Aeroflot implements new approach to developing pilots’ professional competencies

Flight crew training – the paradigm shift

Evidence Based Training (EBT) at Aeroflot :: Aeroflot

Technical advances in aerospace industry through decades have led to a tectonic shift in the way crew interacts with equipment. Automation and digitalization of onboard systems have just sealed the fact that technology has finally outperformed humans in reliability. It has become evident, that further strife for improving aviation safety must inevitably shift focus to crew competences.

Until fairly recently, technical competences were considered as a self-sufficient basis of pilot’s professionalism. However, aviation events statistical data indicates – the outcome of an incident depends not only on technical skills, but primarily on the crew’s abilities to use these skills adequately to the situation. Teamwork required to make and carry out best decisions based on enhanced situational awareness has become just as important as drilling procedures for system failures. This understanding has urged a paradigm shift in approaches to crew training.

In 2013 ICAO formulated the new concept called Evidence Based Training (EBT). Since 2018 Aeroflot has been steadily adapting and implementing the new principles into its flight crew training practices. The airline’s flight director Eduard Sovetkin shed some light on the topic in a recent interview published in corporate magazine My Aeroflot.

:: Aeroflot

The concept of the classic simulator training, which every pilot must undergo every six months, hasn’t changed for decades. It is centered on drilling certain procedures applicable for a set variety of situations associated with aircraft system failures. However, with aircraft and its engines’ reliability steadily improving, the likelihood of serious failures has significantly reduced. However, it has become crystal clear that it is impossible to forecast all probable scenarios of aviation events, since the complexity of aviation industry is continuously increasing, and the unique combination of factors that lead to an incident in every particular case is hard to reproduce. So, the classic approach to pilot training, which ignores both actual relevance of this type of training for a particular pilot with his / her set of competencies – and the actual level of these competencies – has become outdated.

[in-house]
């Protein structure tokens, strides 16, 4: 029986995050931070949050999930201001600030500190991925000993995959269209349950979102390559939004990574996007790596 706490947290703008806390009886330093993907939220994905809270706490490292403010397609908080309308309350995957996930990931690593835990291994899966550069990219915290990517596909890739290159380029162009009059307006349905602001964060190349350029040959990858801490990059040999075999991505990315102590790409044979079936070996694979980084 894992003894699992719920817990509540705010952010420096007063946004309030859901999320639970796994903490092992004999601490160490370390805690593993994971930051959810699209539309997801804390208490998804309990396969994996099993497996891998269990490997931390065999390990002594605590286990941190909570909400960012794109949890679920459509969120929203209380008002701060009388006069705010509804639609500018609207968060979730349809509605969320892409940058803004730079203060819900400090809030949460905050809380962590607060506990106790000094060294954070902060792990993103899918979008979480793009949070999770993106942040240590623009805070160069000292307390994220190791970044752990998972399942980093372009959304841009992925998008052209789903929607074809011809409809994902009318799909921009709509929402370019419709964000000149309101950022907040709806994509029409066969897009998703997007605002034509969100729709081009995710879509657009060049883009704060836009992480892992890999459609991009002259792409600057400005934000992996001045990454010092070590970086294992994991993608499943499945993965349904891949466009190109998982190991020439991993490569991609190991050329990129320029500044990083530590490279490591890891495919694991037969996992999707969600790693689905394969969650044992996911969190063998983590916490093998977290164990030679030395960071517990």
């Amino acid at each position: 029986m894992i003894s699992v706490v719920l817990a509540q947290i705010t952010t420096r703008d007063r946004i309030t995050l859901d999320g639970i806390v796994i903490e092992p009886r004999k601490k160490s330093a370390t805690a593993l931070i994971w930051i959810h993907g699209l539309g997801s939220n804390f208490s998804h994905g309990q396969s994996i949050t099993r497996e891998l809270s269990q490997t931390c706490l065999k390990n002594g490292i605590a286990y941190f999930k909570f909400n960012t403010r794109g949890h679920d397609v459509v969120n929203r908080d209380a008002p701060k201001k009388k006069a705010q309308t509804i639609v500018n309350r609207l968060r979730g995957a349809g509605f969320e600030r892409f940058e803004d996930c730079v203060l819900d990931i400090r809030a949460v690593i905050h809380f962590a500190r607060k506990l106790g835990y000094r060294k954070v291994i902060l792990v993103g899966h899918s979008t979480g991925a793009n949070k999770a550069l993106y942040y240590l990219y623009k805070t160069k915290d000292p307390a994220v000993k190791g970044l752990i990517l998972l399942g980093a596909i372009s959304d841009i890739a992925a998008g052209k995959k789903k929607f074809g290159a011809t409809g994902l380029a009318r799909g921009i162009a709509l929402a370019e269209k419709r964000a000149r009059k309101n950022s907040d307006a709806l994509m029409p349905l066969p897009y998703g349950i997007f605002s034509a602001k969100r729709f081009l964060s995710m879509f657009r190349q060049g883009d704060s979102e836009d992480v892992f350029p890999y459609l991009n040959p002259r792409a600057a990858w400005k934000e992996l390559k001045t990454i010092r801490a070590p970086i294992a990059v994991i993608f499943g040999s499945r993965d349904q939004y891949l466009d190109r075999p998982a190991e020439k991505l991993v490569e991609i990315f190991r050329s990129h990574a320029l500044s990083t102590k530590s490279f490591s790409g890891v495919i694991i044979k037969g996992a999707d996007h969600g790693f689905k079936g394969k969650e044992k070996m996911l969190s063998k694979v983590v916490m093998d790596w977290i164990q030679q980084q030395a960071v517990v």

“The new approach, which is called Evidence Based Training (EBT), is focused towards developing a pilot training program, which is tailored to his / her needs based on actual flight data, incident statistics, audit conclusions, training records etc. All of this is aimed at identifying and developing pilot’s competencies necessary for safe and efficient flight operations” – says Sovetkin.

This implies leaving behind the typical scenarios in assessing and developing pilots’ key competencies. EBT’s efficiency is rooted in allowing pilots to manage unpredictable situations in flight, even without having been previously exposed to this particular situation. EBT is based on Competence Based Training principles.

Aeroflot started to introduce the new system by training ten instructors in 2018. Since 2021 simulator training at Russia’s leading airline has been aligned with the new methodology.

“Needless to say, the implementation process has raised a lot of questions. They include standardization of the instructors and outdated regulations, among many others. To consolidate efforts, our department has created a special working group for maintaining and developing pilot competences. It includes about 60 instructors and examiners from all aircraft types operated by the airline,” Sovetkin reveals.

:: Aeroflot